Toyota Avensis review
A facelift late in 2011 means the Toyota Avensis is more efficient and better to drive than before
The current generation Toyota Avensis has been on sale since 2009. Available in saloon and estate bodystyles, it rivals cars like the Ford Mondeo, Volkswagen Passat and Vauxhall Insignia – though at more than six years old, it’s starting to show its age against more modern competitors.
That’s not to say it’s a bad car. The saloon is spacious, reliable and relatively efficient – especially with the 2.0-litre diesel engine and six-speed manual gearbox. A facelift in 2011 injected some life into the otherwise dreary family car, but the nondescript looks and undesirable badge mean it can’t compete with an Audi A4 in the style stakes. It’s similarly inoffensive inside, too, where simplicity and functionality outweigh any kind of class or polish.
Things don’t improve much on the move either. The diesel engines feel powerful and motorway refinement is good, but a sports car this is not. Lifeless steering and soft suspension mean it pitches and wallows in the corners, feeling more like a boat than a car. If you value driving fun, your money would be better spent on a new Mazda 6.
However, thanks to its competitive price, low running costs, comfort, efficiency and reliability, the Avensis remains a favourite of company car owners and taxi drivers alike. It’s certainly an accomplished machine, but it’s one you buy with your head rather than your heart.
Our choice: Avensis 2.0 D Icon Business Edition
Despite a 2011 facelift, the Toyota Avensis remains a fairly dull – if inoffensive – family saloon. If you avoid the basic Active spec, you’ll get 17-inch alloy wheels, automatic wipers and front fog lights, while top-spec Excel versions add LED daytime running lights, headlamps washers and electric folding mirrors.
Inside, all cars get air-con and Bluetooth connectivity, with mid-range Icon models boasting touchscreen sat-nav, climate control and an auto-dimming rear view mirror. Icon Business Edition cars add leather, while range-topping models add electric everything and an 11-speaker stereo.
Toyota’s 2011 facelift didn’t just tweak the car’s aesthetics – the Japanese car maker also made changes to the noise isolation and suspension. While it did improve the way the Avensis handles, it’s still someway off the class leaders for driver enjoyment. Lifeless steering means it’s beaten by both the Mazda 6 and new Volkswagen Passat in the corners, and even the now more grown-up Ford Mondeo is more fun to drive.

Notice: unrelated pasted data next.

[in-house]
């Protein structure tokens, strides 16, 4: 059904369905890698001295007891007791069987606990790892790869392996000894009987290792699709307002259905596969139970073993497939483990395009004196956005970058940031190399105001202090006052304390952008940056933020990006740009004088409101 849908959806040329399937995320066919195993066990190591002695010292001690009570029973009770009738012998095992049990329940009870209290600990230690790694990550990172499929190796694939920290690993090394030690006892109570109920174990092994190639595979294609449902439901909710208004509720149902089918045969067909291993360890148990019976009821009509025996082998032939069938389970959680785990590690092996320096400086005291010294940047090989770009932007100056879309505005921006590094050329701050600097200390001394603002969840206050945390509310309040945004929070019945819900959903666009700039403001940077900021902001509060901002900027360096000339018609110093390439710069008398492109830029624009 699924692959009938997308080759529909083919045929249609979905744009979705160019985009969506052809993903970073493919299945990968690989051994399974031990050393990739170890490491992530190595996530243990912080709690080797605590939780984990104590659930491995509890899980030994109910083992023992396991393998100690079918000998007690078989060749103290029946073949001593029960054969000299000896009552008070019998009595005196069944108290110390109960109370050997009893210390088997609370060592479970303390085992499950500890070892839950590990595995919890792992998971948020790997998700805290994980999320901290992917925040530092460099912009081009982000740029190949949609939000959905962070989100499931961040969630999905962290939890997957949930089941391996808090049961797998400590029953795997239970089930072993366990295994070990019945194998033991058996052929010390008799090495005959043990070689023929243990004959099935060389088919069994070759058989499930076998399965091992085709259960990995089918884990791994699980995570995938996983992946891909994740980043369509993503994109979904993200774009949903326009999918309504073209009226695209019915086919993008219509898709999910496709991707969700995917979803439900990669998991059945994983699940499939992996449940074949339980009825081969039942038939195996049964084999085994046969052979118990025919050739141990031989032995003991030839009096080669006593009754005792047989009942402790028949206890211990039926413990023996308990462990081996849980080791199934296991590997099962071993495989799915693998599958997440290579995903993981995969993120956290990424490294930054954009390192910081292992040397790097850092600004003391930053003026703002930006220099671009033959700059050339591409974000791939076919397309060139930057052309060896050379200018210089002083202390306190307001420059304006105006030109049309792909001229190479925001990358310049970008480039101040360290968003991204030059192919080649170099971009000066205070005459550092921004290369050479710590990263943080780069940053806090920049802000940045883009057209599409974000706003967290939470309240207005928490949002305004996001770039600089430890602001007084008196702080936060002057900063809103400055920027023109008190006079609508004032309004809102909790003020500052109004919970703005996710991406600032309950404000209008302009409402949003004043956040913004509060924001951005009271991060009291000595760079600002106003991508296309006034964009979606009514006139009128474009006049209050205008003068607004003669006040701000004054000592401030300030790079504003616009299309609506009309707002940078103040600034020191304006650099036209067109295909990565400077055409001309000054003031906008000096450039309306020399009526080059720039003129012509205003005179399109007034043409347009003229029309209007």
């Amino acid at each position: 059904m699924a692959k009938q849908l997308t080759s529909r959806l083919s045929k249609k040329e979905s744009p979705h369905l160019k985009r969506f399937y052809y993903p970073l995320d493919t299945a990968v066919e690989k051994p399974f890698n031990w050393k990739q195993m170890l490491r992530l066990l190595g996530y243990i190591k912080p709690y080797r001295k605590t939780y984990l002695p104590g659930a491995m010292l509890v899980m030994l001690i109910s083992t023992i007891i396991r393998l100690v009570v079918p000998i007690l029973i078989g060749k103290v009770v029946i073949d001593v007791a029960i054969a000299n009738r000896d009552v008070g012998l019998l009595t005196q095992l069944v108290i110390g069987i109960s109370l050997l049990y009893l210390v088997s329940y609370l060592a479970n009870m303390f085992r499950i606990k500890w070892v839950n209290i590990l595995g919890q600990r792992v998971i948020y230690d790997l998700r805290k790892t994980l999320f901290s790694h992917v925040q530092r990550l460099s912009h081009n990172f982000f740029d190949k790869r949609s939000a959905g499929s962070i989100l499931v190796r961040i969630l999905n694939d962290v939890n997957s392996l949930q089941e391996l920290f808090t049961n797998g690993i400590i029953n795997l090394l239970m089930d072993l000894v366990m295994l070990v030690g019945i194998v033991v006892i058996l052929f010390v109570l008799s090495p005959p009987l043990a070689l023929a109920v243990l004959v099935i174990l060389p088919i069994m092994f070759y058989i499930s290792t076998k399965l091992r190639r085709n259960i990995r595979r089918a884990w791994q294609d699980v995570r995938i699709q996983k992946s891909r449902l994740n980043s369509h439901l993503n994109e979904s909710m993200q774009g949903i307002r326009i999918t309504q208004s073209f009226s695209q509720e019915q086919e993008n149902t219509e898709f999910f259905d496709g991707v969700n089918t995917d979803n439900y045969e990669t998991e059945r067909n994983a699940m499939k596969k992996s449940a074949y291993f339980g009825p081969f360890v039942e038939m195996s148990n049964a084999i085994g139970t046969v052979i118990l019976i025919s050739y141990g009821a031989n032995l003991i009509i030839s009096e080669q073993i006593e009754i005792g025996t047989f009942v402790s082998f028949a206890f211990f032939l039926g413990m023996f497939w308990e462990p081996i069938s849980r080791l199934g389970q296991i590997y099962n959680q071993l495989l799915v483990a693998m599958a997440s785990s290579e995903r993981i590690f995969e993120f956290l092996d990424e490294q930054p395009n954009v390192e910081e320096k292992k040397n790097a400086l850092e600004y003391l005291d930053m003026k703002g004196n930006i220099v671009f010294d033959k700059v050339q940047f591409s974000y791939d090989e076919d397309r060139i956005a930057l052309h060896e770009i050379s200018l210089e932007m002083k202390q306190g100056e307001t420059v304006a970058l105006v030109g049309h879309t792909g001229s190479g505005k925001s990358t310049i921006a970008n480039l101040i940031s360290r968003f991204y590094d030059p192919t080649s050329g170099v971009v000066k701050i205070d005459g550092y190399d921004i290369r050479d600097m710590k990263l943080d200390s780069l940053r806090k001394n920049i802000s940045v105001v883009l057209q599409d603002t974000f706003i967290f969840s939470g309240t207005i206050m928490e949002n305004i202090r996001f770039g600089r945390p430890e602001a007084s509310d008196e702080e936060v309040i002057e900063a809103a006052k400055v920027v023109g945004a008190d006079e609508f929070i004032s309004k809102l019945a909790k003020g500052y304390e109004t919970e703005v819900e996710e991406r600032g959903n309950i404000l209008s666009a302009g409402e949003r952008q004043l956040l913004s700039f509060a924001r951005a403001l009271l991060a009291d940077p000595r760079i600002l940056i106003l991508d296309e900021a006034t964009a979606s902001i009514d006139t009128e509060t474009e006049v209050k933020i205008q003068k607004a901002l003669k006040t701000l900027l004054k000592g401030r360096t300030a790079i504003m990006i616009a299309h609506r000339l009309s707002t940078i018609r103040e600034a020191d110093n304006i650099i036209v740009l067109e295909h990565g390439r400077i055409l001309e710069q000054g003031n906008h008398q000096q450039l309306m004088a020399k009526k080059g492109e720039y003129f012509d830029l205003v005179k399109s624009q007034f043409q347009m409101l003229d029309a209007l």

That said, the Avensis is comfortable and quiet on the motorway, making it a solid choice if you spend a lot of time trawling up and down the country. The soft suspension makes light work of lumps and bumps, with only the biggest potholes tending to send jolts through the cabin.
The best all-round engine is the 2.0-litre diesel engine with 122bhp, which allows the Avensis to accelerate from 0-62mph in 9.7 seconds. The 2.2-litre diesel is only available with an automatic gearbox, making it only fractionally faster to 62mph (9.5 seconds) but considerably less economical. The manual is smoother, too, so unless you really need a self-shifter, we wouldn’t bother with the auto.
Toyota has an excellent reputation for reliability and the Avensis boasts a strong track record in this department. It comes with a five-year warranty, too, which should help to alleviate any doubts that may have been created by the high profile recalls that have hit Toyota’s brand in recent years.
Disappointingly though, the Avensis only managed 125th in our 2014 Driver Power Top 100. This is probably due to the fact the car is now more than six year old and in need of a thorough overhaul. Toyota slipped overall, too, finishing a mid-table 17th out of 32 manufacturers.
The car hasn’t been crash-tested since 2009 – and the tests have become more demanding since then – but Euro NCAP gave it a five star safety rating, with a 90 per cent mark in the adult occupants category, 86 per cent for child occupants, 53 per cent for pedestrian protection, and 86 per cent in the safety assist category.
In comparison to other cars in this class the Avensis boasts a pretty spacious load area. In the boot there is 509 litres of space and dedicated one touch controls allow the rear seats to fold down for a maximum of 1,320 litres.
The cabin is large enough to comfortably seat four tall adults as well. Soft-touch material on the dashboard and a redesigned centre console make everything a little easier to use than before, too.
Getting CO2 emissions to under 120g/km has big implications for company car drivers so Toyota has worked hard to get the 2.0-litre diesel engine down from 139g/km to 119g/km. However, a few years on, the 62.8mpg combined fuel economy is some way behind the class best.
The petrol engines both emit over 150g/km and the larger 2.2-litre diesel is nowhere near as fuel-efficient either – largely due to the fact it’s only available with a fuel-sapping automatic gearbox. If you want an auto, we’d try the brilliant DSG in Volkswagen’s new Passat. It’s smoother and cleaner, making it a much better bet for high mileage drivers.